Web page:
* Some very good points in Tony Arnold’s article for WBEZ…
Two former top Commonwealth Edison executives now facing scrutiny from federal investigators helped Democratic House Speaker Michael Madigan defend a cornerstone of his political power in 2016.
That’s when former ComEd CEO Frank Clark and the utility’s one-time top lobbyist, John Hooker, were the lead plaintiffs in a lawsuit that quashed a proposed constitutional amendment to change who draws legislative boundaries in Illinois. A citizens’ group wanted the redistricting process in the hands of an independent body instead of politicians like Madigan, who also chairs the Democratic Party of Illinois.
But Hooker and Clark’s legal victory struck the question from the 2016 ballot — before voters ever got a chance to weigh in. That cemented the speaker’s power to influence who wins elections. […]
The Supreme Court decision came down in August, three months before ComEd’s parent company, Exelon, scored a gigantic legislative victory in Springfield.
Exelon won a bailout for its struggling nuclear power plants. It was one of the few major pieces of legislation to pass both the Democratic-controlled legislature and to be signed by then-Republican Gov. Bruce Rauner as he and Madigan were in the middle of a bitter budget impasse. […]
[Cindi Canary, senior adviser to the Support Independent Maps group] said that during the redistricting legal fight, she thought that Hooker was just a front for Madigan. Now, she thinks there was more behind the legal challenge.
Hooker was almost certainly a front for Madigan while being a bigtime lobbyist for ComEd. Hooker and Frank Clark - two very smart men - essentially used this PR push and lawsuit to build up what’s known in the parlance as “good will” with the House Speaker. Not a bad thing to do when your company is about to push through a gigantic subsidy package.
* Their public relations push also included these points…
The People’s Map – as the Hooker-Clark group was called – accused the organizers behind the reform effort of being a front for Republicans who wanted to limit minority representation in Springfield.
Their main argument was that black Chicago residents would be “packed” into city-only districts as a result of some language in the proposal. There was some substance to that argument, so the men also built up good will with African-American legislators and Democrats in general (who almost always fret about the remap process) ahead of the nuclear power plant subsidy vote.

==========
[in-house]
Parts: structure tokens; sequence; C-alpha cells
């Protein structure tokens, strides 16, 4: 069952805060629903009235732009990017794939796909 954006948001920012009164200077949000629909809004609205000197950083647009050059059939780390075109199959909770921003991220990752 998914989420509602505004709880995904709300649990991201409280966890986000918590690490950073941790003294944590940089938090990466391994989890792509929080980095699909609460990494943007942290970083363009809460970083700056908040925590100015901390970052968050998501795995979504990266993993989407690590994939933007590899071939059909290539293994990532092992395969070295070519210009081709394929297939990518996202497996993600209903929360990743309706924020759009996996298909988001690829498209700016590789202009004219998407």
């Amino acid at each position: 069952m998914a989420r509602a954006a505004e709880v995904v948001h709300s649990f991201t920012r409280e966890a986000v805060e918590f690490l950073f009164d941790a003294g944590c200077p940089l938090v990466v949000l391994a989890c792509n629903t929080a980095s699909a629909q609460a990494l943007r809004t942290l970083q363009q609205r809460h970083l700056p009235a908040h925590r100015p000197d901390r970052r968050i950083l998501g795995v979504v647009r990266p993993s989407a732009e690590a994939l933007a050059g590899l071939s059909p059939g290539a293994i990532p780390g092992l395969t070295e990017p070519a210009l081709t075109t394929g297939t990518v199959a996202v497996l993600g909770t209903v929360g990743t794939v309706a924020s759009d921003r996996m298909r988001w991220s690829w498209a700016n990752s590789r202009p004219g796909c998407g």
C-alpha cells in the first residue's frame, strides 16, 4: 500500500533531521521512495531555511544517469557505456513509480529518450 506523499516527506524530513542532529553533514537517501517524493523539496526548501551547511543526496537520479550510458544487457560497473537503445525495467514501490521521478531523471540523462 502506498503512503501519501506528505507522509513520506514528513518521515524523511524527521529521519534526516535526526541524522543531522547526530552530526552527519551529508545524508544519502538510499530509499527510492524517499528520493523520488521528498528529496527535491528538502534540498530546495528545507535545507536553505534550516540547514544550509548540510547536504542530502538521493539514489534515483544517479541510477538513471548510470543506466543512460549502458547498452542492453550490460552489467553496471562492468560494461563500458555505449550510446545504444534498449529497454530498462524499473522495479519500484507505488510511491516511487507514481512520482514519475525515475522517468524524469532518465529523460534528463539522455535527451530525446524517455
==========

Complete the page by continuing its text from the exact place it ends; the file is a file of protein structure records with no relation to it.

The fact that Hooker was lobbying with Mike McClain at the time is also mentioned in Tony’s piece. McClain was the best at playing long games like this. He knew what Madigan wanted and needed and he knew how to make those things happen while simultaneously serving his clients’ best interests. That’s a huge reason why he was the ultimate Madigan insider.
* But, in the end, race wasn’t what this case ended up being about. The remap folks were almost certainly doomed to fail from the beginning. From the Supreme Court opinion…
Based on the Framers’ concerns, article XIV, section 3, provides only for amendment of the legislative article, article IV. Further, not every aspect of the legislative article is subject to amendment through the initiative process. Rather, “ ‘ “Amendments shall be limited to structural and procedural subjects contained in Article IV.’ ”
But, the high court ruled, the remap reformers went outside the Legislative Article when they required important remap duties by the Auditor General. The Auditor General is created by and mentioned only in the Finance Article (Article VIII).
We conclude that the duties assigned to the Auditor General by the ballot initiative at issue in this case do not comport with the strict limitations in article XIV, section 3 (Ill. Const. 1970, art. XIV, § 3). Therefore, the proposition submitted by Independent Maps must fail.